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A nun was interrupted by a shareholder at the rowdy Wells Fargo annual meeting

Wells Fargo's annual shareholders' meeting turned rowdy Tuesday as at least four audience members loudly protested the company's sales practices, one of whom interrupted a nun.

Despite the tumult, shareholders re-elected all 12 board members.

Earlier in the day, one shareholder demanded that board members explain what they knew about the bank's fake account scandal and when they knew it.

Another ripped into the board for not taking action sooner as its employees created more than 2 million accounts for customers without their knowledge. More than 5,000 employees were fired including several top executives who were forced to give back salary.

"You did it that way and you allowed it to continue for years!" one man shouted.

Three protesting shareholders were removed by security.

Another speaker, Sister Nora Nash, director of corporate responsibility for the Sisters of St. Francis of Philadelphia, also was critical of the board. She said the board "failed to set the tone and the culture" that it should have. She was interrupted briefly by one of the protesters.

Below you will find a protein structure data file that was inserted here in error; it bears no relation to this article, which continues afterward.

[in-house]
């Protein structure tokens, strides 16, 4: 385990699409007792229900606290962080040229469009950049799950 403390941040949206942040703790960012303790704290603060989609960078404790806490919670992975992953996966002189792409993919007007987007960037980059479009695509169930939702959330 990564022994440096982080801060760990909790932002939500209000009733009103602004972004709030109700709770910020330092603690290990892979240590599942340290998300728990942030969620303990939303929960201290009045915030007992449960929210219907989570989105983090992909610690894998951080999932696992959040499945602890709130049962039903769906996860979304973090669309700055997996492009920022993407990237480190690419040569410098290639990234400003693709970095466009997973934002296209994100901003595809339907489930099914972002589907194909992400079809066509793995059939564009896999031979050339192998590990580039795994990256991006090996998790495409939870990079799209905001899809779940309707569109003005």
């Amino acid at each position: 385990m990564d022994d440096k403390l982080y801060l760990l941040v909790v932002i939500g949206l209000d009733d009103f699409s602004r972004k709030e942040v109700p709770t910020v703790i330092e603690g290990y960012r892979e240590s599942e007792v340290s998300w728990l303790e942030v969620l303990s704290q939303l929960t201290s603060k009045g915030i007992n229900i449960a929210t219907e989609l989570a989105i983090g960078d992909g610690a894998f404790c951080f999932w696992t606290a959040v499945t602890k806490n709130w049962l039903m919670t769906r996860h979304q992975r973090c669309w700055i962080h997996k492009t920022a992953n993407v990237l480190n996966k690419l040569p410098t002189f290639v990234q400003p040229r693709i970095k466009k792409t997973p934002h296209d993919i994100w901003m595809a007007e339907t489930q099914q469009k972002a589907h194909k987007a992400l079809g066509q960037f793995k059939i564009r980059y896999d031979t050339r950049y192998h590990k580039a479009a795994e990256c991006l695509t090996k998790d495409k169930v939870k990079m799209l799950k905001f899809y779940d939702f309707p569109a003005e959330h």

LISTEN: Shareholders tear into the board

The scandal arose from a practice known as cross-selling in which employees tried to enroll customers in as many programs as possible. Aggressive sales goals since have been rolled back by the bank, which has apologized repeatedly for the problems and the way they were handled.

However, audience members ripped the bank, with one motion during the meeting, which was held in Ponte Vedra Beach, Florida, asking that Wells Fargo be broken up.

"One of the key arguments for reducing the size of Wells Fargo ... is that the bank is too big to manage," said Rachel Curley of Ralph Nader's consumer advocate group Public Citizen. "The massive cross-selling fraud attests to this problem."

The board repeatedly from shareholders who want the board replaced.

"The Wells Fargo board has suffered under mushroom management. Like mushrooms, the board has been kept in the dark and fed horse manure," said Brandon Rees, deputy director of the office of investment for the AFL-CIO, a major investor in the bank. "In my opinion, the board needs to refresh itself with new directors, new blood."

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